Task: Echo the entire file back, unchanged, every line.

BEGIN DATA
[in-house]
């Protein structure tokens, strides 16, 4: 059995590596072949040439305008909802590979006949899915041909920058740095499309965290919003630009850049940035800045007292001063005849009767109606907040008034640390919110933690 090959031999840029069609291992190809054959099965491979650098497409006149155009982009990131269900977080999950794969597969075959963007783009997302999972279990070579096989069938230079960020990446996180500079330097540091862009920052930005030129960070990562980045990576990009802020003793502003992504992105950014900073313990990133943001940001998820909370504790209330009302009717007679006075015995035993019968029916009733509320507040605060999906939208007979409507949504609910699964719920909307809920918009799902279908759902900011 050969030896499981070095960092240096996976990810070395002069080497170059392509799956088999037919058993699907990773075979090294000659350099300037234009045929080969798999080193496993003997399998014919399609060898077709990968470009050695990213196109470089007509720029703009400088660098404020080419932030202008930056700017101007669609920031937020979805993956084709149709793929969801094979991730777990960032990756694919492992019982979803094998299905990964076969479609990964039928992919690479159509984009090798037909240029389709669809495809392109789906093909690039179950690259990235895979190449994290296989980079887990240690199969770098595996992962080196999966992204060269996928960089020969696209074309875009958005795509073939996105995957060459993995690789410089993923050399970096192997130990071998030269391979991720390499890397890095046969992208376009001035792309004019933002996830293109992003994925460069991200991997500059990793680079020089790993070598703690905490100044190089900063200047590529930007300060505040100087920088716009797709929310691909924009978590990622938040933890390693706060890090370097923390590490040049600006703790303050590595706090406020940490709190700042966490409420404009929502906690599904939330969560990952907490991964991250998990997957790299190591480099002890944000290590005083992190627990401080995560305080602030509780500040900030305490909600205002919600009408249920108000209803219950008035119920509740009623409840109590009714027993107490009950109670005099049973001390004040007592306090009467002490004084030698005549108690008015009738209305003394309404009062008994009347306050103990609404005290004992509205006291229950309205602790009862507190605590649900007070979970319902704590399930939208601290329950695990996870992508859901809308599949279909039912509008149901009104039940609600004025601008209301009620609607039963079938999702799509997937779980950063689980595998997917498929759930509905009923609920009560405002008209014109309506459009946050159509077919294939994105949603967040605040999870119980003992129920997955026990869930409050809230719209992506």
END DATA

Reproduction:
[in-house]
């Protein structure tokens, strides 16, 4: 059995590596072949040439305008909802590979006949899915041909920058740095499309965290919003630009850049940035800045007292001063005849009767109606907040008034640390919110933690 090959031999840029069609291992190809054959099965491979650098497409006149155009982009990131269900977080999950794969597969075959963007783009997302999972279990070579096989069938230079960020990446996180500079330097540091862009920052930005030129960070990562980045990576990009802020003793502003992504992105950014900073313990990133943001940001998820909370504790209330009302009717007679006075015995035993019968029916009733509320507040605060999906939208007979409507949504609910699964719920909307809920918009799902279908759902900011 050969030896499981070095960092240096996976990810070395002069080497170059392509799956088999037919058993699907990773075979090294000659350099300037234009045929080969798999080193496993003997399998014919399609060898077709990968470009050695990213196109470089007509720029703009400088660098404020080419932030202008930056700017101007669609920031937020979805993956084709149709793929969801094979991730777990960032990756694919492992019982979803094998299905990964076969479609990964039928992919690479159509984009090798037909240029389709669809495809392109789906093909690039179950690259990235895979190449994290296989980079887990240690199969770098595996992962080196999966992204060269996928960089020969696209074309875009958005795509073939996105995957060459993995690789410089993923050399970096192997130990071998030269391979991720390499890397890095046969992208376009001035792309004019933002996830293109992003994925460069991200991997500059990793680079020089790993070598703690905490100044190089900063200047590529930007300060505040100087920088716009797709929310691909924009978590990622938040933890390693706060890090370097923390590490040049600006703790303050590595706090406020940490709190700042966490409420404009929502906690599904939330969560990952907490991964991250998990997957790299190591480099002890944000290590005083992190627990401080995560305080602030509780500040900030305490909600205002919600009408249920108000209803219950008035119920509740009623409840109590009714027993107490009950109670005099049973001390004040007592306090009467002490004084030698005549108690008015009738209305003394309404009062008994009347306050103990609404005290004992509205006291229950309205602790009862507190605590649900007070979970319902704590399930939208601290329950695990996870992508859901809308599949279909039912509008149901009104039940609600004025601008209301009620609607039963079938999702799509997937779980950063689980595998997917498929759930509905009923609920009560405002008209014109309506459009946050159509077919294939994105949603967040605040999870119980003992129920997955026990869930409050809230719209992506």